God Sees the Truth, but Waits
STORY. A young Russian merchant is accused of murder and sent to Siberia, it seems the truth will never be known, while in prison he met the man who had actually murdered the merchant. By Leo Tolstoy.
Explorer of the Stars
STORY. Biography of Galileo and his first telescope, which he named Old Discoverer. By Helen Acker.
POEM. About how success can carry you to a noble end, although sometimes it carries you to the gallows or the block. By James Russell Lowell.
The Finger of God
STORY. An investor (Strickland) is going to steal some money and go to another city with his butler (Benson), when a mysterious girl shows up knowing about his past. He repents and ends up staying. By Percival Wilde.
The Rat Trap
STORY. A poor rat trap peddler steals from a kind farmer and his daughter after they allow him to stay for Christmas with them, believing that he is someone they knew. By Selma Lagerlof.
A Good Name
POEM. A man talks about how sins ruin a good name. By William Shakespeare.
A Harder Task Than Making Bricks without Straw
STORY. 15 years after civil war, Booker Washington is entrusted with building a school where black teachers could be trained. Washington faced many problems and opportunities while trying to make the best school it could be. By Booker T. Washington.
The Difference between Knowledge and Wisdom
POEM. Outlines how knowledge and wisdom are different, because wisdom is humble because he knows no more, but knowledge is proud because he knows so much. By William Cowper.
Every Dog Should Own a Man
STORY. As man who belongs to an English Setter, he instructs all dogs on how to pick, train, keep, socialize, and control their people. By Corey Ford.
You’ve Got to Learn
STORY. After an otter kills a boys absent brother’s dog, the boy vows to kill the otter. After a long time of stalking the otter, when he finally has a chance to kill it, he realizes that he respects it and lets it live. By Robert Murphy.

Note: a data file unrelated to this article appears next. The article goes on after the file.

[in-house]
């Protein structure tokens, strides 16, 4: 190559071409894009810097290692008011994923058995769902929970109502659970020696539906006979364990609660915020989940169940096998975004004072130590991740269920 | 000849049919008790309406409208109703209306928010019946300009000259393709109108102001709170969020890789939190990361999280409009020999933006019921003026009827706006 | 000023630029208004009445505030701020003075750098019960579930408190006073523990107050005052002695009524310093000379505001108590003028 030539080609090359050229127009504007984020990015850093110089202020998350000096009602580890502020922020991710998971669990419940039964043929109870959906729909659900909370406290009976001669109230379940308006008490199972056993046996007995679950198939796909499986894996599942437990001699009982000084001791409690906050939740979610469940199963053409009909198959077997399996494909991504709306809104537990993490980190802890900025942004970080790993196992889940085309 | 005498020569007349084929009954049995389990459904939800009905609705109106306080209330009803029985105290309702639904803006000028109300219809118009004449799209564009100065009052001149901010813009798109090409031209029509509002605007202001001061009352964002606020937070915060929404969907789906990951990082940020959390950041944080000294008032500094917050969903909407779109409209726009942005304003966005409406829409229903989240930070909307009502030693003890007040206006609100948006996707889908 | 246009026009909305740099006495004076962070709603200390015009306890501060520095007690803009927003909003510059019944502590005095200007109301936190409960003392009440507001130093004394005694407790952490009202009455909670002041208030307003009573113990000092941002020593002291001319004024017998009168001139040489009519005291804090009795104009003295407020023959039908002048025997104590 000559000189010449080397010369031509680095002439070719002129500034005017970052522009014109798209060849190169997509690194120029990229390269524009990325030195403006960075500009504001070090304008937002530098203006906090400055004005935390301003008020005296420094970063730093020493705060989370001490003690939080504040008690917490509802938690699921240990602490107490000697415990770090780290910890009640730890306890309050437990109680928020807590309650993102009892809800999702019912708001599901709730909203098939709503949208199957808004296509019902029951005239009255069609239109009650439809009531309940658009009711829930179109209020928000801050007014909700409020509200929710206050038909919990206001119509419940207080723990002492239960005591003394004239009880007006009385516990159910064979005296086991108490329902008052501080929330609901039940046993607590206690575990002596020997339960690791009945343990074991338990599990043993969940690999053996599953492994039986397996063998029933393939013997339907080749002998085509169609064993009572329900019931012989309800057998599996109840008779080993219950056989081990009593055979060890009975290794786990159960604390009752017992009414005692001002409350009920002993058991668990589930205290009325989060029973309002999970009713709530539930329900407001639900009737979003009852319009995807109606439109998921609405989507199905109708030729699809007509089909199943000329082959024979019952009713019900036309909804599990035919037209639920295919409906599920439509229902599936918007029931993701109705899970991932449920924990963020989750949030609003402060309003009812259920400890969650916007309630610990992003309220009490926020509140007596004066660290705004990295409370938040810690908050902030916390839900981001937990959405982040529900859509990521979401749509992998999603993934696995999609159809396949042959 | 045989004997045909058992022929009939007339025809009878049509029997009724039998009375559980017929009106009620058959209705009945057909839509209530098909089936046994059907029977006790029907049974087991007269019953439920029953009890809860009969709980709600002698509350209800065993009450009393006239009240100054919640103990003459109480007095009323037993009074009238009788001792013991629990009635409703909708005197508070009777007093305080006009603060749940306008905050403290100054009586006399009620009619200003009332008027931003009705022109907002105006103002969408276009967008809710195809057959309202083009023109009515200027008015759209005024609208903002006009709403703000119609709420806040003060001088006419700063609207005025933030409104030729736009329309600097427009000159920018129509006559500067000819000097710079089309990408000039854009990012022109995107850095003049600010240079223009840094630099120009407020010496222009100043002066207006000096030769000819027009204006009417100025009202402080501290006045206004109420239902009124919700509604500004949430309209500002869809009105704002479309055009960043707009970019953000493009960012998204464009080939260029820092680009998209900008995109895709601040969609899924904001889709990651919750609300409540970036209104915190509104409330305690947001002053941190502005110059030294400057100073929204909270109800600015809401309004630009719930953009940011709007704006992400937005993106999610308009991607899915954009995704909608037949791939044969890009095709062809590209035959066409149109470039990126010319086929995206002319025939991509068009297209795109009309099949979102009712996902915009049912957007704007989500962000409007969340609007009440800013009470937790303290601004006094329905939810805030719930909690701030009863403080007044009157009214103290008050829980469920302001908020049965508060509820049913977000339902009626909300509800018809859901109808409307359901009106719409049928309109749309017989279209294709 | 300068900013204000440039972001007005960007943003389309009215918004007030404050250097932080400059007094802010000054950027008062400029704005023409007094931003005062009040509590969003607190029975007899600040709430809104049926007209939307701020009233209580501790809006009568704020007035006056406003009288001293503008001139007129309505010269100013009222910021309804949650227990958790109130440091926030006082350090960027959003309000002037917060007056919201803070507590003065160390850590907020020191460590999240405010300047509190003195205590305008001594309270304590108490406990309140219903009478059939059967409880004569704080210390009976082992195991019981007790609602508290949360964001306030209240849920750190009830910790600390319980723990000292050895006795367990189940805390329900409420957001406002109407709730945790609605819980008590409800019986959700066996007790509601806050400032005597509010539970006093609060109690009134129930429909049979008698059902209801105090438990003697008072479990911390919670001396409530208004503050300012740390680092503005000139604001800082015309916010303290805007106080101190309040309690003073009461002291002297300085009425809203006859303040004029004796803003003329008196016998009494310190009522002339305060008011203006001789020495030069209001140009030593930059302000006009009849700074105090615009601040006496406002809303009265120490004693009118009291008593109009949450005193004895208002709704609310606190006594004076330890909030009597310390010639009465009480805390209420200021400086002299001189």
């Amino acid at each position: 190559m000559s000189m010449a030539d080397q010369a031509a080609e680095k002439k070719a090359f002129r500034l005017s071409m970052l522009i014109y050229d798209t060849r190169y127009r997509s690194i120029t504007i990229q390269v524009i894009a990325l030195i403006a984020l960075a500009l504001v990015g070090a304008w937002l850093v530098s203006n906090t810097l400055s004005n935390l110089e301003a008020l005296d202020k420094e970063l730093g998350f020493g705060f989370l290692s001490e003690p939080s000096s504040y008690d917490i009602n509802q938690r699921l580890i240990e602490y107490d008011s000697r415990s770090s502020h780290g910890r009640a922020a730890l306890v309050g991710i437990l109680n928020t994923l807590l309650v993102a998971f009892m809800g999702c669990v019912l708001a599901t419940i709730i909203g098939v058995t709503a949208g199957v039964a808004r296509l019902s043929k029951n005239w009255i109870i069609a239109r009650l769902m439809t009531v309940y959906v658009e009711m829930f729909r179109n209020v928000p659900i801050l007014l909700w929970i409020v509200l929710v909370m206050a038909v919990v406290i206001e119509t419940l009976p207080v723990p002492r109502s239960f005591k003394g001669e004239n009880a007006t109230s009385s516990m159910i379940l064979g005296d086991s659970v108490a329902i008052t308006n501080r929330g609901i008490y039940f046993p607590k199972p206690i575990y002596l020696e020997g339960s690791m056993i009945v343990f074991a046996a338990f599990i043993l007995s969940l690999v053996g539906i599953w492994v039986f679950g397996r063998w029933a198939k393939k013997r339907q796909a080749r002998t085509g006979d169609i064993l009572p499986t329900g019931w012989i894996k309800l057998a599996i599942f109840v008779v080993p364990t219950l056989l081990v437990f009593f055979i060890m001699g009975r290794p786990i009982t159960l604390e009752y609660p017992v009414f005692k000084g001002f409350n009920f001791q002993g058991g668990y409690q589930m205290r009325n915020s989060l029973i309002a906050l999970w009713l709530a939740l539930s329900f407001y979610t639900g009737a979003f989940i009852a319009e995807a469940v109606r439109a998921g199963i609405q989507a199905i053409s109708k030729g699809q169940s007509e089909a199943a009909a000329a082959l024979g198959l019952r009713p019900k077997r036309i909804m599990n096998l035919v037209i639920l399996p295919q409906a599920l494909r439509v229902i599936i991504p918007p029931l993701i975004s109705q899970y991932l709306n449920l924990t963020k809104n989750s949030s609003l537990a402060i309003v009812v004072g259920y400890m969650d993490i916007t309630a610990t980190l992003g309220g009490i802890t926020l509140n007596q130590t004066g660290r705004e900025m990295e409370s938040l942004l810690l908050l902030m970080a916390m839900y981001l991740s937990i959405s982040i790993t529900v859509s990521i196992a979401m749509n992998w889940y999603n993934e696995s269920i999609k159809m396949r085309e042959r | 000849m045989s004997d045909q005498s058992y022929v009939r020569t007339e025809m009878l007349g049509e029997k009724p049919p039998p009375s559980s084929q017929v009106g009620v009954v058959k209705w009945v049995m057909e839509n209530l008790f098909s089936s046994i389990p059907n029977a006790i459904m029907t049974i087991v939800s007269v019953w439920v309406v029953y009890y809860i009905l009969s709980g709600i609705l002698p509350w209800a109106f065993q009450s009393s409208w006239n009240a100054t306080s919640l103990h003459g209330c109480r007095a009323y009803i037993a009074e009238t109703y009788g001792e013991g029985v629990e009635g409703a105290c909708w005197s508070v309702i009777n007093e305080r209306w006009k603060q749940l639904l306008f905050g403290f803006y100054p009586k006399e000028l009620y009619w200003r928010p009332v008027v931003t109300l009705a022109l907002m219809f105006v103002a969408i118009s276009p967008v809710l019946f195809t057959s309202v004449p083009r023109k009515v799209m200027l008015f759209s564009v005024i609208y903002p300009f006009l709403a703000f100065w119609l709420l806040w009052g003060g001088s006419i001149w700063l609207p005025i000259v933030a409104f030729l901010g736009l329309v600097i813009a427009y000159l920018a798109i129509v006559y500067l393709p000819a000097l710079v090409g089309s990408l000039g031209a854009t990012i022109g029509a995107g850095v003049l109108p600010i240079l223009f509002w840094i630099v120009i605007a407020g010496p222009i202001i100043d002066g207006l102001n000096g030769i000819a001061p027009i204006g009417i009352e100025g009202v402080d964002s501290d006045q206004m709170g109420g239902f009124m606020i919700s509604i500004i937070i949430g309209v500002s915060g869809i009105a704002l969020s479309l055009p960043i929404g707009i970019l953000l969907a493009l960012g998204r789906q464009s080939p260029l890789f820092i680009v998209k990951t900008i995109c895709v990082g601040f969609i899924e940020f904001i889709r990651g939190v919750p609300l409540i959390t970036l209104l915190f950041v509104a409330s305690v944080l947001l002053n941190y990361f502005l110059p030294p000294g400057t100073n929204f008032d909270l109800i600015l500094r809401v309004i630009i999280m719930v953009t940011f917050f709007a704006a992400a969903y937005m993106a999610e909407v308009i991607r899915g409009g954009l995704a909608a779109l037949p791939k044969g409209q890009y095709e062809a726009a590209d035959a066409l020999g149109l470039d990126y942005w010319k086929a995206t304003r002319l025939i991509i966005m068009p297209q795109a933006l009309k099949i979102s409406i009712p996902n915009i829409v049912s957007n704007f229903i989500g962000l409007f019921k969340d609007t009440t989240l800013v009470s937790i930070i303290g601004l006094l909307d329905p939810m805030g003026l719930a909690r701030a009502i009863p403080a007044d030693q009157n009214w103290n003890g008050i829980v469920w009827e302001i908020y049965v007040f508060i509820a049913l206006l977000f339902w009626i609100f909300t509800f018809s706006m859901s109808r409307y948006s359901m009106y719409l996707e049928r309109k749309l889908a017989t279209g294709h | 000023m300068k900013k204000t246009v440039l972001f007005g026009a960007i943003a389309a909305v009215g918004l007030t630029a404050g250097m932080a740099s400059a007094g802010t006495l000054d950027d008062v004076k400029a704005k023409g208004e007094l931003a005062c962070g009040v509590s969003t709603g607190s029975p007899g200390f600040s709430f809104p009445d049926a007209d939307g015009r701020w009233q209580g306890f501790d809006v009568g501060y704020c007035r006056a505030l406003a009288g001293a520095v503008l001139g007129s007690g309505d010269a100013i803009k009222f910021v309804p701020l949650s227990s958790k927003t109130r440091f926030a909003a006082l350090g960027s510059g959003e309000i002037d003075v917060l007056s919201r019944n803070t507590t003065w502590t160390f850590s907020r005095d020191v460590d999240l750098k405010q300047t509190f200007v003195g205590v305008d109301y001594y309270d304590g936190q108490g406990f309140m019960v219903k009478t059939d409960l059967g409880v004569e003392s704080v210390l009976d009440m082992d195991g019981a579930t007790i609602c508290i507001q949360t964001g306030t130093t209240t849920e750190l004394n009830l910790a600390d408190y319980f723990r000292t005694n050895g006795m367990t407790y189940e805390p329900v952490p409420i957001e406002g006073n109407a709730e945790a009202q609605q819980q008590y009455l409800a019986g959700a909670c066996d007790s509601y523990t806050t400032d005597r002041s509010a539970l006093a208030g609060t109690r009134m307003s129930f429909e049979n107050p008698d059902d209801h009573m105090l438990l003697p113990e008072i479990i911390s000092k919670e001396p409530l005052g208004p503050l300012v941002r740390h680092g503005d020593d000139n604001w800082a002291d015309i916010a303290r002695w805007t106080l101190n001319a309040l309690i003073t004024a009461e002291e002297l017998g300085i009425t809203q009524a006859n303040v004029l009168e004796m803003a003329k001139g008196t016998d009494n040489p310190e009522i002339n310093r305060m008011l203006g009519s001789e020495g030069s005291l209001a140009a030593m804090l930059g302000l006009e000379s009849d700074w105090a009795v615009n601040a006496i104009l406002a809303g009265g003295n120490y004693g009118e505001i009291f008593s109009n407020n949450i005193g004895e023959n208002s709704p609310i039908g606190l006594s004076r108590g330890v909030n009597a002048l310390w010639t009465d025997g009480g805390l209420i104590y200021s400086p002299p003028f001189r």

POEM. Truth rises from defeat, but Error dies.By William Cullen Bryant.
The Knights of the Silver Shield
STORY. A young knight named Sir Roland is left to guard the castle while his king and the other knights go do battle with giants. When he is tempted by a giant and resists, he earns the mystical golden star on his shield. By Raymond MacDonald Alden.
Courage Has a Crimson Coat
POEM. Virtues personified as people donning different clothes. By Nancy Byrd Turner.
The Fight with the Windmills
STORY. Don is a Spanish gent who wants to experience the romance if the “olden days” he dresses as a knight and recruits Sancho as his squire. They come across what Don thinks are giants but are actually windmills. By Miguel de Cervantes
Trust God and Do the Right
POEM. An instruction to a brother to trust God. By Norman McLeod.
STORY. A spy named Harvey Birch causes chaos on a rainy night in 1780, while freeing Captain Henry Wharton. By James Fenimore Cooper.
Beneath the Saddle
STORY. Young Nathan Cathcart is awakened by soldiers in the middle of the night that are looking for a man. This man, Dawson is a rebel who shows up saying he lost the papers from George Washington. Soldiers show up again He hides Dawson and finds the papers. By Russel Gordon Carter.
The Patriots PassWord
POEM. A hero named Arnold Winkleried takes spears to his middle so his countrymen can free themselves (the Swiss). By James Montgomery.
The Wind is Free
STORY. Eva lives in Nazi occupied Czechoslovakia and is told to take a message to the baker’s wife, who she is terrified of. She tries to be brave like her brother Thomaso. The message was a cod telling the baker, who runs an underground paper, that they have been discovered. The Nazis think that the name of the children’s game (the wind is free), is code. By Jan Masaryk.
The Charge of the Light Brigade
POEM. A poem about the Campaign when Britain and France invaded the Crimean Peninsula in March of 1853 to capture Sevastopol, and it took them 322 days. There were many casualties and much disease on both sides. The 600 British men go into battle knowing they will die. By Lord Alfred Tennyson.
Letter from a Soldier
STORY. Sullivan Ballou, a major in the union army, writes to his wife only seven days before his death. By Sullivan Ballou.
The Legend of Kate Shelley
STORY. Kate Shelley realized she must crawl across as trestle bridge in a howling storm to save hundreds of people on the midnight train from falling into the swollen Des Moines river. She saves the train. By Freeman H. Hubbard.
The Dinner Party
STORY. A discussion arises at a dinner party in India about the nerve control of men and women. One man realizes that there is a snake in the room. After they are out of danger he asks the hostess how she knew that there was a snake in the room. She responds that it was lying on her foot. By Mona Gardener.